Aircraft Sensor Defects May Be to Blame for 737 Max Crash

by Jamie R. Lebovitz | March 20th, 2019

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The investigation of the tragic crash of Ethiopian Airlines Flight 302 is in its earliest phases, but preliminary data recovered from the Boeing 737 Max involved in the crash already indicates disturbing similarities with the Oct. 29, 2018, crash of Lion Air Flight 610, also involving a 737 Max.

In the Lion Air crash, it appears that a sensor that measured the aircraft’s angle of attack (AOA) provided erroneous signals to the flight computer, which then triggered an aerodynamic stall prevention system called the Maneuvering Characteristics Augmentation System (MCAS). As part of the aircraft’s flight control software, the MCAS is designed to command the aircraft’s horizontal stabilizer to a position to pitch the aircraft’s nose down when the sensor indicates the AOA is too high, which then lowers the AOA in order to prevent a stall from occurring.

The 737 Max’s MCAS is unusual in that it receives input from only one AOA sensor, rather than two (which is common on other aircraft). Input from two sensors provides redundancy and the ability for sensors to crosscheck each other’s values. Typically, components that are deemed critical to flight are designed with redundancy.

Unfortunately, and to the detriment of the flying public, the Federal Aviation Administration (FAA) delegated a fair amount of authority to Boeing to conduct analysis and certification of the Boeing 737 Max. When Boeing performed a system safety analysis (risk analysis) for the MCAS, Boeing determined that the worst outcomes that could occur due to a failure of the AOA sensor would be a major failure or a hazardous failure, neither of which required Boeing to add redundancy. In the world of jet airliner design, redundancy is only required in cases where the analysis determines the system degradation could cause catastrophic failure.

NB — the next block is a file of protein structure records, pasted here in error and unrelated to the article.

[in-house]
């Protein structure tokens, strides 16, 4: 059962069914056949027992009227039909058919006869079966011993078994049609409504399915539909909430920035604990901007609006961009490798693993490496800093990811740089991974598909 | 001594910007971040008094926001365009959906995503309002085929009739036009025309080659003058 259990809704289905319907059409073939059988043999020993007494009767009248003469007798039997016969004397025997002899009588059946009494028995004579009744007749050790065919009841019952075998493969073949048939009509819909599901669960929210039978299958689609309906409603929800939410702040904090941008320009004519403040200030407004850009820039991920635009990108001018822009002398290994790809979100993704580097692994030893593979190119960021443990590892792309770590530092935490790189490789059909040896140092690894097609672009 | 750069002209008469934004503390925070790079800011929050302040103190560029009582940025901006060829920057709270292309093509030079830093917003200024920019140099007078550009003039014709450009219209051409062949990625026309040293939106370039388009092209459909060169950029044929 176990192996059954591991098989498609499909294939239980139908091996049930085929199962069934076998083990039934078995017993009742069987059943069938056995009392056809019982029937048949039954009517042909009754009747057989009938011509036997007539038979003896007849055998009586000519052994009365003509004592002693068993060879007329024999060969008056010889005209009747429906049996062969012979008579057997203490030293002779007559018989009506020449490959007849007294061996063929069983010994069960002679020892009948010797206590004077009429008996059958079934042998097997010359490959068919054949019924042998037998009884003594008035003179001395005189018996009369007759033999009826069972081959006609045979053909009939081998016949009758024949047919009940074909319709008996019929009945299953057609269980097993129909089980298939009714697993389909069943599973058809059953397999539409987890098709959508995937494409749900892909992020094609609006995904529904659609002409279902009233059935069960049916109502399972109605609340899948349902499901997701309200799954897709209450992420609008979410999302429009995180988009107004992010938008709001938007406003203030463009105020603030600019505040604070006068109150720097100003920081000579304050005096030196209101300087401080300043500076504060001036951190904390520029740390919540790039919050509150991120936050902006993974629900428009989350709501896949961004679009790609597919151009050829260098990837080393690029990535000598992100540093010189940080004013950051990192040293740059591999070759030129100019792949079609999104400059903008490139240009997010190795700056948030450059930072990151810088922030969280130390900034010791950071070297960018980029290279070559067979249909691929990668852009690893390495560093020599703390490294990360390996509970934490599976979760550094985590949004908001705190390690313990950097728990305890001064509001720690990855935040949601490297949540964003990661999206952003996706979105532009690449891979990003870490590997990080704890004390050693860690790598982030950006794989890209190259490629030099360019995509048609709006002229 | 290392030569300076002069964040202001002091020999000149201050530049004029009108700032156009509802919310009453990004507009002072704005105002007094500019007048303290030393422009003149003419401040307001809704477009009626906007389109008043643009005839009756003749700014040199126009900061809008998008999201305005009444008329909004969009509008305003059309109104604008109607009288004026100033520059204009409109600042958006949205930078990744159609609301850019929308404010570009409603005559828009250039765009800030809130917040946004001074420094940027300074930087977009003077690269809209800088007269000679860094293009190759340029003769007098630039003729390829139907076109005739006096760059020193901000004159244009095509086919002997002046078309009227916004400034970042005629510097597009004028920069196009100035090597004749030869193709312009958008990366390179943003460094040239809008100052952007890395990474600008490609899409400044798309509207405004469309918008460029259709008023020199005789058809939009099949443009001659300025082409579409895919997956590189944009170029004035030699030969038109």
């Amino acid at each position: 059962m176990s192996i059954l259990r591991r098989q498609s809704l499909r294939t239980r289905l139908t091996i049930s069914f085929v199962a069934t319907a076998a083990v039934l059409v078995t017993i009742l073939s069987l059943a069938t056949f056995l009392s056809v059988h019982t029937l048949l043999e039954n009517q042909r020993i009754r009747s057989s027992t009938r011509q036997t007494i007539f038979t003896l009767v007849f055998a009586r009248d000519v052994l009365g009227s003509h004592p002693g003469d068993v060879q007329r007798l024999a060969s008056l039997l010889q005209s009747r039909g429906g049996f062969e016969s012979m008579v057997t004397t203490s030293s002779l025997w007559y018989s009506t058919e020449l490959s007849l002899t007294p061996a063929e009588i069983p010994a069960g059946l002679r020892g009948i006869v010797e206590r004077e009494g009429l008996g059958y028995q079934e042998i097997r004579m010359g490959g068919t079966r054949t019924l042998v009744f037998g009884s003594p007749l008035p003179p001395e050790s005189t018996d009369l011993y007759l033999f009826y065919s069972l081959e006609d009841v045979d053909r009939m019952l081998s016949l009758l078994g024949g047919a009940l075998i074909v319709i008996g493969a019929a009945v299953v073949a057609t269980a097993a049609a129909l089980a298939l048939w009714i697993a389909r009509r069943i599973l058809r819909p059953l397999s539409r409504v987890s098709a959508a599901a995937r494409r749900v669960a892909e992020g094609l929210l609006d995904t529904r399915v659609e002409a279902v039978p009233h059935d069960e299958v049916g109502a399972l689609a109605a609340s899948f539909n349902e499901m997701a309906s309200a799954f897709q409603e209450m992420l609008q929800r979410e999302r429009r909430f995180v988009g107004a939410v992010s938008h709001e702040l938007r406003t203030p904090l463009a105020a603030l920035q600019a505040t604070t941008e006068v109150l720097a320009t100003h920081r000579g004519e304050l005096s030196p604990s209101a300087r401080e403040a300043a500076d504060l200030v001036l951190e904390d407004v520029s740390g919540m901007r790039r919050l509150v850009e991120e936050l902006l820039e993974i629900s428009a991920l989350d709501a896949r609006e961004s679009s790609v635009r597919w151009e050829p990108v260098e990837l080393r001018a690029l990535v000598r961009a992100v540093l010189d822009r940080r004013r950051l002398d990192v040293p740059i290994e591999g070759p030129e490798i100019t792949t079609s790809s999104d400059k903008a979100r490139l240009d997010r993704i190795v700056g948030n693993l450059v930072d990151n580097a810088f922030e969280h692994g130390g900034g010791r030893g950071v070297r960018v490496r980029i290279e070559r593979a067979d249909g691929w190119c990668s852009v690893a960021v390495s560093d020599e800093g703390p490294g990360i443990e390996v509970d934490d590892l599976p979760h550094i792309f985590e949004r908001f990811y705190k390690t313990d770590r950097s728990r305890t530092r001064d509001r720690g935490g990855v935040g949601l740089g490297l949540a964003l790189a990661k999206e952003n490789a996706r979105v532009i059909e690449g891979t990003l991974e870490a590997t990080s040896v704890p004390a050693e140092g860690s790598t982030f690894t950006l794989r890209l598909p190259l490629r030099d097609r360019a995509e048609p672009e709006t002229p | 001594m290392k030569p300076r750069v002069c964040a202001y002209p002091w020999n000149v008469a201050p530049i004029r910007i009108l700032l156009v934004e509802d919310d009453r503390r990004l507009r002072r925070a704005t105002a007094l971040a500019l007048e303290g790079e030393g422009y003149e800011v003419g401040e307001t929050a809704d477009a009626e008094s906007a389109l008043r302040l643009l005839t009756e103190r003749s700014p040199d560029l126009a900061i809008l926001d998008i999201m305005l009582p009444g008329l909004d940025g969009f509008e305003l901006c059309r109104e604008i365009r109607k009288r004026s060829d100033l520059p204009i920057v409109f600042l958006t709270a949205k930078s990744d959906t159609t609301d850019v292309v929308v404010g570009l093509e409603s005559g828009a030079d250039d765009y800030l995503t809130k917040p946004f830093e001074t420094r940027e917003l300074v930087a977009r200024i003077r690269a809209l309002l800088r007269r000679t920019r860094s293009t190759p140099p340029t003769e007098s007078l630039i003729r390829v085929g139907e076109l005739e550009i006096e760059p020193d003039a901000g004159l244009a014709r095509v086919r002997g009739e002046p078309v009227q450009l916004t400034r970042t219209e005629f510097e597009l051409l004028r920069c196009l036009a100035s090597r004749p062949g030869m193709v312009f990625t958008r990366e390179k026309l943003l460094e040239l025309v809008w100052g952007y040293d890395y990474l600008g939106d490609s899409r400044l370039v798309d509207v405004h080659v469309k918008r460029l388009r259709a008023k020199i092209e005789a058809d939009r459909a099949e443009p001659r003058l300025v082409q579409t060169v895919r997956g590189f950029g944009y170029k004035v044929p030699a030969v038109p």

The analysis was fatally flawed because it assumed that MCAS would only move the horizontal stabilizer 0.6 degrees (which was about 10% of its full authority); however, when Boeing released details about MCAS after the Lion Air crash, Boeing’s bulletin indicated the limit of MCAS’s command was 2.5 degrees (nearly 50% of its full authority). Had the system safety analysis been performed with the 2.5-degree value, the catastrophic failure category would likely have been invoked, and the MCAS would have been required to incorporate redundancy (i.e., use input from two AOA sensors). It’s been reported that Boeing initially intended to use 0.6%, but during flight tests the engineers determined they needed more authority to prevent a stall (hence 2.5%). It’s not clear yet whether Boeing failed to notify the FAA or if the FAA failed to act after notification. Congress should immediately convene a special committee to examine the entire certification process of this aircraft and perhaps others that may have unsafe flight characteristics.

What’s troubling is that the 737 Max has two AOA sensors, and Boeing could have designed MCAS to incorporate both signals. Data from the Lion Air flight data recorder indicated one AOA sensor was reading correctly before takeoff (i.e., zero AOA) but the other was not. A redundant system would have alerted the pilots. Boeing could have also designed MCAS to evaluate the health of the system while on the deck, when both sensors should be reading zero AOA—apparently, Boeing’s MCAS does not do this. If it did, the Lion Air pilots would have been alerted of the system’s degradation before takeoff.

We must question whether Boeing sought a single-sensor input MCAS because the program was running behind schedule, and it was faster to design and test software for a single rather than a dual sensor input system. This option was also cheaper because it would have required less flight testing.

Despite the known fatal design which should have been engineered out of the aircraft before first flight, Boeing never published to the airlines and pilot the existence of the MCAS system. Boeing also failed to warn of the consequences of a system malfunction and failed to provide steps to remedy such a failure. The AFM does not discuss the MCAS system. After the Lion Air accident, the FAA published an emergency airworthiness directive (EAD) that contained procedures for pilots to execute in the event of a un-commanded horizontal stabilizer trim movement, but the procedures are vague, and they do not give a pilot a complete understanding of the system or its failure modes.

What’s also disturbing is that when one reads the EAD, it’s clear that several of the potential outcomes of an un-commanded horizontal stabilizer trim movement would likely lead to a catastrophic failure, not just a major failure or hazardous failure. Based on this, I can’t see how Boeing could say the outcomes of the Lion Air and Ethiopian Airlines flights were not foreseeable when the MCAS was designed. The scenarios for both fatal flights were clearly foreseeable to Boeing and, as such, the company must be held accountable.